2017 Soybean Harvest

2017 Soybean Harvest

Monday, January 16, 2017

Ontario Court of Appeal confirms test for grantor's easement of necessity remains "strict necessity", not "practical necessity"

In Ontario, an easement of necessity may arise where land that is sold is inaccessible except by passing over adjoining land retained by the seller (i.e. an implied grant by the seller of an easement that allows the purchaser to access the purchased lot).  The easement must "be necessary to use or access the property", and necessity is determined at the time of the grant (the situation at the time the property was sold).

It is also possible for the easement to arise in the opposite direction, where the grantor (the party selling the land) requires an access easement across the land being sold or transferred.  That was the situation reviewed recently by the Ontario Court of Appeal in Toronto-Dominion Bank v. Wise.  In a case where the grantor or seller seeks an easement over the land that he or she transferred, the test is one of "strict necessity".  The test to be met by a grantor seeking an easement is supposed to be more difficult than where a grantee seeks an easement because "grantors are not permitted to derogate from the terms of their grant of land.  If they want to reserve an easement, they should do so explicitly at the time they make the grant.  An easement of necessity will be found only if it was necessary in order for the grantor to be able to use his or her property at the time of the grant."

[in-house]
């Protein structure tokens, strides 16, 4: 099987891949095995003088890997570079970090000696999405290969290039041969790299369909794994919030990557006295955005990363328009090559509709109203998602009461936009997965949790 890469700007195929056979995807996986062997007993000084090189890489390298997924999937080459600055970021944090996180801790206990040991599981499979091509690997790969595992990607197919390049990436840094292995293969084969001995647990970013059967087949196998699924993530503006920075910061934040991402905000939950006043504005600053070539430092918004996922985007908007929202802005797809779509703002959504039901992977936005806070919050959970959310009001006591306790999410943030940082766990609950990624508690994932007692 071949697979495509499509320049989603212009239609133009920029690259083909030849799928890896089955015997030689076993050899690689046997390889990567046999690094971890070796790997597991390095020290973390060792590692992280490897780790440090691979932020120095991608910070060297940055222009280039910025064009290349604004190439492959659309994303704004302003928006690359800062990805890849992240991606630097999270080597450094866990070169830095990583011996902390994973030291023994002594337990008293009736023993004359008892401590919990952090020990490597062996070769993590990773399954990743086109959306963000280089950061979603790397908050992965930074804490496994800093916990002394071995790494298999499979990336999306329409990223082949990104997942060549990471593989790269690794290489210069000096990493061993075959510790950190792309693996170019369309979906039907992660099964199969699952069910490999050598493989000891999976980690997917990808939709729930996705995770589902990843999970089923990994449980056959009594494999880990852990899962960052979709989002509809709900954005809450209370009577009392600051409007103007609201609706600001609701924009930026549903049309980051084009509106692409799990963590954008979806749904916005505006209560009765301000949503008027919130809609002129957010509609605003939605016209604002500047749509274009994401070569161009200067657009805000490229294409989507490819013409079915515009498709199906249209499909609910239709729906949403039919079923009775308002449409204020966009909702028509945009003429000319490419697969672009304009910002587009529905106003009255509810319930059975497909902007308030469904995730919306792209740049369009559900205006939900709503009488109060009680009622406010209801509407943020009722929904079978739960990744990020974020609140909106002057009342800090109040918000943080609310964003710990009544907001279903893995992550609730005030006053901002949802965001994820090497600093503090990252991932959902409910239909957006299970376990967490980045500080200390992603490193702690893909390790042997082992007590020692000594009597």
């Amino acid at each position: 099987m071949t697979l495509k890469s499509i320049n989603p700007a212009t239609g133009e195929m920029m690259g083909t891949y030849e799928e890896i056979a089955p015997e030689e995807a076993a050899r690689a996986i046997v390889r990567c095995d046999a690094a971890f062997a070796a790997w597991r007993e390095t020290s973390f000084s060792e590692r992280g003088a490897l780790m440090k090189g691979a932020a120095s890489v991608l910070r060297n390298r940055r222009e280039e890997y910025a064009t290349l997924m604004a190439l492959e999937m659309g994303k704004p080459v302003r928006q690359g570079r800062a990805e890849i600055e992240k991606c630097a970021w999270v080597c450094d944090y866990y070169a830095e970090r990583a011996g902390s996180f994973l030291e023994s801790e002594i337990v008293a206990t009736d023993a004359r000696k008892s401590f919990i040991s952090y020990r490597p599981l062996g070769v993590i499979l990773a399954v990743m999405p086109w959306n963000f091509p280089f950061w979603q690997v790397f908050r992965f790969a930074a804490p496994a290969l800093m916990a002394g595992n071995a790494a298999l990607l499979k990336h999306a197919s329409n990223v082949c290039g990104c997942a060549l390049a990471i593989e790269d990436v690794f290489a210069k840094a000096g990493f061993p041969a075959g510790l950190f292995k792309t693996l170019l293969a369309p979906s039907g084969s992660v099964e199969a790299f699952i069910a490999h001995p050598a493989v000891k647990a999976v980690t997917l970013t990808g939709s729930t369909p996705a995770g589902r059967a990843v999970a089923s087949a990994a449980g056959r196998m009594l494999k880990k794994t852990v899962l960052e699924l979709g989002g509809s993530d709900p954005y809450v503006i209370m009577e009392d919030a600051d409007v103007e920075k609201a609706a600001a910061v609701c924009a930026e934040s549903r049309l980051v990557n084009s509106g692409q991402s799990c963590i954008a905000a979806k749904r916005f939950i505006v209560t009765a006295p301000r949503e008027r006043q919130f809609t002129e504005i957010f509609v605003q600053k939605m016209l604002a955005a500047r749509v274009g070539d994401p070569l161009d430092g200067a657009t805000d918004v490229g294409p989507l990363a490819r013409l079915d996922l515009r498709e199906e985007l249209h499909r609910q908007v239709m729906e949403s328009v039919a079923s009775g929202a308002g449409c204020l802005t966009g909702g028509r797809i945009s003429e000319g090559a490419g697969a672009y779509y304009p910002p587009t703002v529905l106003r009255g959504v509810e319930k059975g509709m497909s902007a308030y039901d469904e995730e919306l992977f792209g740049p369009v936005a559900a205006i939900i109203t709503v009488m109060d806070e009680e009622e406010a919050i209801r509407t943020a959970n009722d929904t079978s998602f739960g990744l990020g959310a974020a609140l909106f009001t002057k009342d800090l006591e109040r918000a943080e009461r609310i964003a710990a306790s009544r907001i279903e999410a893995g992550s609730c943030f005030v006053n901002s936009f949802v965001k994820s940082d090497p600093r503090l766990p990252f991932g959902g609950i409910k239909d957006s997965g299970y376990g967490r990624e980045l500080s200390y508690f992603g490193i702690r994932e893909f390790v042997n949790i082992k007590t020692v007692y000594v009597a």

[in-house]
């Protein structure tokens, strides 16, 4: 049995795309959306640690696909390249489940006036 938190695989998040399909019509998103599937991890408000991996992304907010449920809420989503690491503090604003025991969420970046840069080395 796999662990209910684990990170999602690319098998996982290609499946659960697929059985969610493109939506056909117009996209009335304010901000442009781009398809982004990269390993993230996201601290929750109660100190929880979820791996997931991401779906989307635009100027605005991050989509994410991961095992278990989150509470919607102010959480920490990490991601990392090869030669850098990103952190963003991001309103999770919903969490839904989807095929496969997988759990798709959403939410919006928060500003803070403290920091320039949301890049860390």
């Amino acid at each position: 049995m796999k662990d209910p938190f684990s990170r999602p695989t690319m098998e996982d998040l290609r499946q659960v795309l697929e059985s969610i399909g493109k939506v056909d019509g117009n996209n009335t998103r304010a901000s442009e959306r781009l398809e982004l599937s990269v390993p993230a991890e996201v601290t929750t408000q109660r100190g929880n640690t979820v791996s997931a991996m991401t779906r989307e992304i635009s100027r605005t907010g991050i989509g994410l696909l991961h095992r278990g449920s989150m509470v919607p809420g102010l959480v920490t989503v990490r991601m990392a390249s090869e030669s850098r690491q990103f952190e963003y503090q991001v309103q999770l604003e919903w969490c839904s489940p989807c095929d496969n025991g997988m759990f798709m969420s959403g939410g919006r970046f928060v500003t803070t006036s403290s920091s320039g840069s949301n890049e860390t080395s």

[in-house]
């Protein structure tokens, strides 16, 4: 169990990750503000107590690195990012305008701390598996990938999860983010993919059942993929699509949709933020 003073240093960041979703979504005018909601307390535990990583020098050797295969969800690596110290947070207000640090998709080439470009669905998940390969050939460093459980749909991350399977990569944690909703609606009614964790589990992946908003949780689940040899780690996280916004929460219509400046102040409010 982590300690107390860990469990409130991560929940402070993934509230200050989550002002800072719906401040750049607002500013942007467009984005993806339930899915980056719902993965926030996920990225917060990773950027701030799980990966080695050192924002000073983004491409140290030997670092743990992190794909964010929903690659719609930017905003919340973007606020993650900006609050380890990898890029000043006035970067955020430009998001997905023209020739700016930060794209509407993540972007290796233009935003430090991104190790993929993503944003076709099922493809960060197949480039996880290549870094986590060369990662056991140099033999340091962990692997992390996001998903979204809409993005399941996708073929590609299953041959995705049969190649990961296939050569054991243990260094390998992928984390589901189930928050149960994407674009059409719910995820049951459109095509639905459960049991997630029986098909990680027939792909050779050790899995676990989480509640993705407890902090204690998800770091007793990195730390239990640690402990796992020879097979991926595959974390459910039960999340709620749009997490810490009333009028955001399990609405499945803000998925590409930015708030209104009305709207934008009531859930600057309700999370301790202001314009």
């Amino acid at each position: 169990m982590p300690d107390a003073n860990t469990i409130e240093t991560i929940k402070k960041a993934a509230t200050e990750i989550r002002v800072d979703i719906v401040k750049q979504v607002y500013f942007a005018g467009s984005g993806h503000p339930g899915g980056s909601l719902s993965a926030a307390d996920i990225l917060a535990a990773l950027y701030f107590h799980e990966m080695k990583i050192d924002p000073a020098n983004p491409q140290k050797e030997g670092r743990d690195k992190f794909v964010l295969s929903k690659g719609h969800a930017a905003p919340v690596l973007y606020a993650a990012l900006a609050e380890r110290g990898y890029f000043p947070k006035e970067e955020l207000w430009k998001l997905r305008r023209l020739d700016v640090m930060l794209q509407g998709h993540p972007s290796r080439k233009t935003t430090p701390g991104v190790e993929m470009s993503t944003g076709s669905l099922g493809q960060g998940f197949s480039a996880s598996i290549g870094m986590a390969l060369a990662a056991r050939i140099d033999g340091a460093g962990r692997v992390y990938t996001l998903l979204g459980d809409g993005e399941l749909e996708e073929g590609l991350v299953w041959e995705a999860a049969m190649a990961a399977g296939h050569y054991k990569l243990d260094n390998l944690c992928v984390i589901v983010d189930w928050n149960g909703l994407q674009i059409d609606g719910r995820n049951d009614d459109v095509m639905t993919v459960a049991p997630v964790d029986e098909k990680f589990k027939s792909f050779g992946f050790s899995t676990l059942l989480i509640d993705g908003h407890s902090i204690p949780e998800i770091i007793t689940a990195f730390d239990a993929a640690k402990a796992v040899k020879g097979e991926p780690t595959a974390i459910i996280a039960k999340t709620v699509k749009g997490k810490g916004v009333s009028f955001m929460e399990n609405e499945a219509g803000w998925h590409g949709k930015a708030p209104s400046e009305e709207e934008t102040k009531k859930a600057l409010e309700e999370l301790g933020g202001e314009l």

In the Toronto-Dominion Bank v. Wise case, the application judge in the Superior Court had found that a landlocked waterfront property had an easement of necessity over a neighbouring property in spite of the availability of water access.  The judge found that the water access was "impractical".  On appeal, the Court of Appeal reversed the decision on the basis that the water access, whether inconvenient or impractical, was available, and that the property in question was not rendered unusable.  The test to be applied was not "practical necessity" (as the judge at first instance had proposed), but remained one of "strict necessity".

Read the decision at: Toronto-Dominion Bank v. Wise.